As pointed out here, saying "I like X" in old English would have to be formulated as "X pleases my body" and the word "like" would represent "body" in that sentence. But it's not clear to me how "like" became a verb in modern English.
Just because you found it in a YouTube video doesn't mean it's true. Even if the video was made by a professor. Like became a verb in modern English from the Old English verb lician, which wouldn't have been translated as "pleases my body" but as "is pleasing".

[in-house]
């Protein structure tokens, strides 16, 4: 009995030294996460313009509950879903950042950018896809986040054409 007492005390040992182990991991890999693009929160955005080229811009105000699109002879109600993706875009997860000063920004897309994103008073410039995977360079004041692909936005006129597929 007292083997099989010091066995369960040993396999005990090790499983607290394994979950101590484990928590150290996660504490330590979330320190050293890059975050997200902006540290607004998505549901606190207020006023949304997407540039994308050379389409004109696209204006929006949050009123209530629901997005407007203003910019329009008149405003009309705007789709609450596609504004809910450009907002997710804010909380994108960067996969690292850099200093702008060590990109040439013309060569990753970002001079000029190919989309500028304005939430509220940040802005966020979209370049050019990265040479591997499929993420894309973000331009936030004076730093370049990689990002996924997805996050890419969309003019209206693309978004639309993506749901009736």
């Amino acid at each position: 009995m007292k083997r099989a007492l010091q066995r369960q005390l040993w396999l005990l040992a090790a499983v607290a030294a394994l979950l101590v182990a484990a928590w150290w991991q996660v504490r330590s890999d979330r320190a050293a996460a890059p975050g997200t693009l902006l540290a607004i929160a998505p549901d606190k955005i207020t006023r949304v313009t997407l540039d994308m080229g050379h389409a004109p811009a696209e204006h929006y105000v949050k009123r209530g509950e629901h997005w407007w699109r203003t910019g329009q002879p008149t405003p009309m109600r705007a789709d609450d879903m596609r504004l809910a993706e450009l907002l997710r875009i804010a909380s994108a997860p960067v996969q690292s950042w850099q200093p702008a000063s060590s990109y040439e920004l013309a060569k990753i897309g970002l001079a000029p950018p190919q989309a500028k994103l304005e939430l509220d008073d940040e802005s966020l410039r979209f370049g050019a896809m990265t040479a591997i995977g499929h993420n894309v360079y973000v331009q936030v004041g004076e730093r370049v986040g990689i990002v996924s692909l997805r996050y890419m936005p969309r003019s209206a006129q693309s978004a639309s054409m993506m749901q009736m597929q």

The OED says that the original root word was lich, which can mean body, but also form or appearance. Thus one thing was like another if it had the same appearance. Perhaps the semantic connection to pleasing is through suitable appearance, but that connection is likely lost in the misty beginnings of the language over a millennium ago.